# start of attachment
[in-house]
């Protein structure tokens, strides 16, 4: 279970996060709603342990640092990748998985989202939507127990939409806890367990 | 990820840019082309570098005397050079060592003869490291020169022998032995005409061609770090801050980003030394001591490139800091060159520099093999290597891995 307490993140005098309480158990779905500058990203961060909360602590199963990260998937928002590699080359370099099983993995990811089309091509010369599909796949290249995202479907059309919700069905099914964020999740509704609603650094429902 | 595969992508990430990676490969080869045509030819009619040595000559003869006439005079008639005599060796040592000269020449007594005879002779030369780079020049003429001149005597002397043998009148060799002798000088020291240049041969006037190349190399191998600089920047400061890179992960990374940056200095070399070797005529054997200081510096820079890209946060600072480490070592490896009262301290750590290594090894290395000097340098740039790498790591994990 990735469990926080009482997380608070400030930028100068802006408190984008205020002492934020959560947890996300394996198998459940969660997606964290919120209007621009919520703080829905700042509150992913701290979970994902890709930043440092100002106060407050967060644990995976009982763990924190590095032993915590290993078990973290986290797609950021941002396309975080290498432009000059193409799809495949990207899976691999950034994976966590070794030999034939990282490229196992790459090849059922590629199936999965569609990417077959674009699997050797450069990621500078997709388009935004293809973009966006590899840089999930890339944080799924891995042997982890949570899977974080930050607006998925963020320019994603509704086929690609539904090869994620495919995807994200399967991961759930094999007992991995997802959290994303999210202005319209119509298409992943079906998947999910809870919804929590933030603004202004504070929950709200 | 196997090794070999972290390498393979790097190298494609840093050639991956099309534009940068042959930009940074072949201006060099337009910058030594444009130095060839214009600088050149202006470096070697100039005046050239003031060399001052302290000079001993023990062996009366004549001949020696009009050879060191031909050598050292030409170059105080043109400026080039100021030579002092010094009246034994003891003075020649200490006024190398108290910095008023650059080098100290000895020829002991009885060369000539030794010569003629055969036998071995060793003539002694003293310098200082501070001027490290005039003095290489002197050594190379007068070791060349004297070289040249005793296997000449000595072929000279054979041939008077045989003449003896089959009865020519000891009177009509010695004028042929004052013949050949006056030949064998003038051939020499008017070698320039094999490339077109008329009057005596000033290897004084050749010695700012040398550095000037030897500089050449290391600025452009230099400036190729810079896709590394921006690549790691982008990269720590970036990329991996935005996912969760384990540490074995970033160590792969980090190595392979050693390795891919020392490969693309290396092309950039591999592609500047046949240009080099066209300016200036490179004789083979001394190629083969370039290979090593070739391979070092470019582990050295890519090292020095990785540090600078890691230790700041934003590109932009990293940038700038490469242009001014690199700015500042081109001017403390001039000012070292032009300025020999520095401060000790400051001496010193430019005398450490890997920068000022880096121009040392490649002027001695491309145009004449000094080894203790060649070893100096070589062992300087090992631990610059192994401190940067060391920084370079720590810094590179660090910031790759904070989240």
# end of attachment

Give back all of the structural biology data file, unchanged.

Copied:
[in-house]
């Protein structure tokens, strides 16, 4: 279970996060709603342990640092990748998985989202939507127990939409806890367990 | 990820840019082309570098005397050079060592003869490291020169022998032995005409061609770090801050980003030394001591490139800091060159520099093999290597891995 307490993140005098309480158990779905500058990203961060909360602590199963990260998937928002590699080359370099099983993995990811089309091509010369599909796949290249995202479907059309919700069905099914964020999740509704609603650094429902 | 595969992508990430990676490969080869045509030819009619040595000559003869006439005079008639005599060796040592000269020449007594005879002779030369780079020049003429001149005597002397043998009148060799002798000088020291240049041969006037190349190399191998600089920047400061890179992960990374940056200095070399070797005529054997200081510096820079890209946060600072480490070592490896009262301290750590290594090894290395000097340098740039790498790591994990 990735469990926080009482997380608070400030930028100068802006408190984008205020002492934020959560947890996300394996198998459940969660997606964290919120209007621009919520703080829905700042509150992913701290979970994902890709930043440092100002106060407050967060644990995976009982763990924190590095032993915590290993078990973290986290797609950021941002396309975080290498432009000059193409799809495949990207899976691999950034994976966590070794030999034939990282490229196992790459090849059922590629199936999965569609990417077959674009699997050797450069990621500078997709388009935004293809973009966006590899840089999930890339944080799924891995042997982890949570899977974080930050607006998925963020320019994603509704086929690609539904090869994620495919995807994200399967991961759930094999007992991995997802959290994303999210202005319209119509298409992943079906998947999910809870919804929590933030603004202004504070929950709200 | 196997090794070999972290390498393979790097190298494609840093050639991956099309534009940068042959930009940074072949201006060099337009910058030594444009130095060839214009600088050149202006470096070697100039005046050239003031060399001052302290000079001993023990062996009366004549001949020696009009050879060191031909050598050292030409170059105080043109400026080039100021030579002092010094009246034994003891003075020649200490006024190398108290910095008023650059080098100290000895020829002991009885060369000539030794010569003629055969036998071995060793003539002694003293310098200082501070001027490290005039003095290489002197050594190379007068070791060349004297070289040249005793296997000449000595072929000279054979041939008077045989003449003896089959009865020519000891009177009509010695004028042929004052013949050949006056030949064998003038051939020499008017070698320039094999490339077109008329009057005596000033290897004084050749010695700012040398550095000037030897500089050449290391600025452009230099400036190729810079896709590394921006690549790691982008990269720590970036990329991996935005996912969760384990540490074995970033160590792969980090190595392979050693390795891919020392490969693309290396092309950039591999592609500047046949240009080099066209300016200036490179004789083979001394190629083969370039290979090593070739391979070092470019582990050295890519090292020095990785540090600078890691230790700041934003590109932009990293940038700038490469242009001014690199700015500042081109001017403390001039000012070292032009300025020999520095401060000790400051001496010193430019005398450490890997920068000022880096121009040392490649002027001695491309145009004449000094080894203790060649070893100096070589062992300087090992631990610059192994401190940067060391920084370079720590810094590179660090910031790759904070989240």